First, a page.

Headlines: May 7th, 2004

Hospitals are being urged to make greater use of the skills of nurses and other non-medical staff out of hours, following research which showed new staffing models could improve patient care and bring junior doctors’ hours down to safe levels. The findings are published in the NHS Modernisation Agency report ‘Findings and Recommendations from the Hospital at Night project’.It shows that current staffing levels fail to reflect the marked drop in hospital activity levels after midnight. The Hospital at Night project is a collaboration between the Department of Health, the BMA, and other professional bodies. Its aim is to improve efficiency and to challenge traditional thinking about the staff needed to provide care out of hours. Its work has been given added importance because of the European Working Time Directive, which will introduce a maximum 58-hour working week for junior doctors from August this year.

The project began by investigating the nature of junior doctors’ work out of hours with an audit of 20,000 clinical incidents across 11 hospital trusts over a two-week period last year. This showed that the doctors spent much of their time on tasks that had already been performed by another doctor, or that could be performed by a nurse, porter, or other healthcare professional. It found that junior doctors’ workloads could be cut by up to a half by reducing the time they spent on unnecessary tasks.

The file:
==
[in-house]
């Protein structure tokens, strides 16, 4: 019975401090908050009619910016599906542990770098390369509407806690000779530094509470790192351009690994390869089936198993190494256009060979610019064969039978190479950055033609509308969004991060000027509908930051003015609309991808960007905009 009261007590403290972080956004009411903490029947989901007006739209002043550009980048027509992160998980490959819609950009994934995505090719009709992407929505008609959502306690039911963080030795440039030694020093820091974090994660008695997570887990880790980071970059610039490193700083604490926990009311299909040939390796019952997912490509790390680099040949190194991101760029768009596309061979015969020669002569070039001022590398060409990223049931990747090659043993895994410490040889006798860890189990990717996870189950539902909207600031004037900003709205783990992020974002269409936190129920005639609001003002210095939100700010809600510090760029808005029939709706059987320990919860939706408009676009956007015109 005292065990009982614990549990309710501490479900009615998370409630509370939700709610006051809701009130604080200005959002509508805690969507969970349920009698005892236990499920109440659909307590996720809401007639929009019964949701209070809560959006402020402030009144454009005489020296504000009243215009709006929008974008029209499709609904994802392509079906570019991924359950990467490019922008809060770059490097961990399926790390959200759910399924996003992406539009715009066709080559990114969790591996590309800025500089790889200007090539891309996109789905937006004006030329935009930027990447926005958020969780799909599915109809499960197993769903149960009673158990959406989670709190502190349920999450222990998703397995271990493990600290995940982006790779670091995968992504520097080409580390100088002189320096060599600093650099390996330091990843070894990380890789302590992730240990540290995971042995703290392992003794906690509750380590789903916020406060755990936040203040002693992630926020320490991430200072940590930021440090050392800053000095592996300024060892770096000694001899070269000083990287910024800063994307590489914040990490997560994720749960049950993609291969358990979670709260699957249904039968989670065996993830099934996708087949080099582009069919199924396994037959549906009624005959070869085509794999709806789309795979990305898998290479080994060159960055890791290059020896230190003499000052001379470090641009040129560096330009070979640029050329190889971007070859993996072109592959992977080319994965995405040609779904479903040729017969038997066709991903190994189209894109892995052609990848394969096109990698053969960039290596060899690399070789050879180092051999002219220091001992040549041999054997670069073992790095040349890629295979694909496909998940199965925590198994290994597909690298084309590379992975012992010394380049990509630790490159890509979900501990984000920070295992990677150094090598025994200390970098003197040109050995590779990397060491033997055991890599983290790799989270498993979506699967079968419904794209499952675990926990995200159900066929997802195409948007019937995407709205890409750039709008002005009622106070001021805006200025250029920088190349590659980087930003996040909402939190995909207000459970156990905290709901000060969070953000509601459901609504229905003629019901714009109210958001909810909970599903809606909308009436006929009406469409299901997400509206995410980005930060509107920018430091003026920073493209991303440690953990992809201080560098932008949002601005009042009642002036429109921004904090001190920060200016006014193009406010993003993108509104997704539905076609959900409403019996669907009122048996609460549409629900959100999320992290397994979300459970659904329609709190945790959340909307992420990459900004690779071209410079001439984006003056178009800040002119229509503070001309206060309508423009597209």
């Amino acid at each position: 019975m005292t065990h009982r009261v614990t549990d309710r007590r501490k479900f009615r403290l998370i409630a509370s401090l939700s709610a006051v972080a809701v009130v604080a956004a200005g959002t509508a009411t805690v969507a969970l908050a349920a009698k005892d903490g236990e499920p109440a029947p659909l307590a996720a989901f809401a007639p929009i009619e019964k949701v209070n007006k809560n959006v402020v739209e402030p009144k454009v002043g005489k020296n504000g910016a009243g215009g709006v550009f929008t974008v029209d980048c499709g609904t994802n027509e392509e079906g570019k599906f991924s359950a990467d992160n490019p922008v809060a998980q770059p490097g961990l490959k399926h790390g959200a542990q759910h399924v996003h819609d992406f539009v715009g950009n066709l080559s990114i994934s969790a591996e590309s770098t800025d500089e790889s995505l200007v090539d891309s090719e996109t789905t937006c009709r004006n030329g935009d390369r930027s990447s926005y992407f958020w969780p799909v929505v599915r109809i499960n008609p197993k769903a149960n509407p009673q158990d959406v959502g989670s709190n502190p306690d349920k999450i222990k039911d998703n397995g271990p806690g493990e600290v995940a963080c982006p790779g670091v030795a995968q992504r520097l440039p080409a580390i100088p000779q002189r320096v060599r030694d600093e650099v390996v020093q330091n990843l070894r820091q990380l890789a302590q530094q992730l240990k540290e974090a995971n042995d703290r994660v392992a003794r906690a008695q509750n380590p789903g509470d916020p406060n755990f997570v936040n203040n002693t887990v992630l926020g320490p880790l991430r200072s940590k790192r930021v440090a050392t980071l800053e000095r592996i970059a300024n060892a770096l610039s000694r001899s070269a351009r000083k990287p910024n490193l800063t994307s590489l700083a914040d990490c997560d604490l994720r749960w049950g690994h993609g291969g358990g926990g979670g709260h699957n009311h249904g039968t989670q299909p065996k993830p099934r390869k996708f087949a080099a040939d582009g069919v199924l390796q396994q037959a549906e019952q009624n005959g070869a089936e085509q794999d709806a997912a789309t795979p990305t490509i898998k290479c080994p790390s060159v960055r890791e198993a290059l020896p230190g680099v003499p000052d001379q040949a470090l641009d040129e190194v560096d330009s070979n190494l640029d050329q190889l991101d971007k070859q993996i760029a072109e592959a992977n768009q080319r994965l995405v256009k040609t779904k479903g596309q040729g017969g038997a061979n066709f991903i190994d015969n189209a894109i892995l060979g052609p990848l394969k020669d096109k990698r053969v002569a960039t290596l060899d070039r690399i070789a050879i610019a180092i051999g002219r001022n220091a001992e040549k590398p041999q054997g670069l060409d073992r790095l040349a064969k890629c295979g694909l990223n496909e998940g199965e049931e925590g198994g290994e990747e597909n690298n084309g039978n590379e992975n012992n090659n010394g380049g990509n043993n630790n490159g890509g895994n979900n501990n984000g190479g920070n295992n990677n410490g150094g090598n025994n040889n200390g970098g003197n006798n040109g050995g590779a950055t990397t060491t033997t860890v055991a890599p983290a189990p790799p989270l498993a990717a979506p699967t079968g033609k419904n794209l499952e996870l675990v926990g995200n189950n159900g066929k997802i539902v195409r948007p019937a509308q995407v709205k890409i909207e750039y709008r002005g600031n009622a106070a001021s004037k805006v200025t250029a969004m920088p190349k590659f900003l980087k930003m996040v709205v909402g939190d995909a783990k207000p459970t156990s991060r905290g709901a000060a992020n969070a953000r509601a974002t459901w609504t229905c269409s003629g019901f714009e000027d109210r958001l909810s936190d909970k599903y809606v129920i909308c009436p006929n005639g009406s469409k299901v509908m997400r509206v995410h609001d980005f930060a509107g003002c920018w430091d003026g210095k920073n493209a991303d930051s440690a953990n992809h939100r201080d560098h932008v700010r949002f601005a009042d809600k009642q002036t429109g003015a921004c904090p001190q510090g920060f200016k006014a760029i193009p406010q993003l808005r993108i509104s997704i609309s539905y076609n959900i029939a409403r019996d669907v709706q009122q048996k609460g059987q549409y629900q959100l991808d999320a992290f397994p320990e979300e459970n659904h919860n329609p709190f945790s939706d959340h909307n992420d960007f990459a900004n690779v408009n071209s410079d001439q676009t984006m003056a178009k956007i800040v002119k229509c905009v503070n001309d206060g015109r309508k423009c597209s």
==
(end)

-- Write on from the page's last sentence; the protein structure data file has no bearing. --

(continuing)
The research also showed there was a large drop in hospital activity levels at night with the number of calls to doctors at five in the morning running at a quarter of the number at five in the evening. The audit found that a significant proportion of nighttime work was non-urgent and could be brought into the day and that in some specialties, such as orthopaedics, very few calls were made to junior doctors at night.

Based on the findings of the audit, the project team piloted new ways of working at four NHS trusts – Royal Liverpool and Broadgreen, Wirral Hospital, Homerton University Hospital, and Morecambe Bay. The trusts used single multidisciplinary teams made up of consultants, junior doctors, nurses, and others at night rather than having junior doctors from each specialism on call.

The interim report from the project is recommending that hospitals use local data to re-assess thinking about staff needs to out of hours, improve the way evening work is managed and resourced to reduce night-time workload and improve the way information is passed between staff to reduce the number of clinical incidents at night.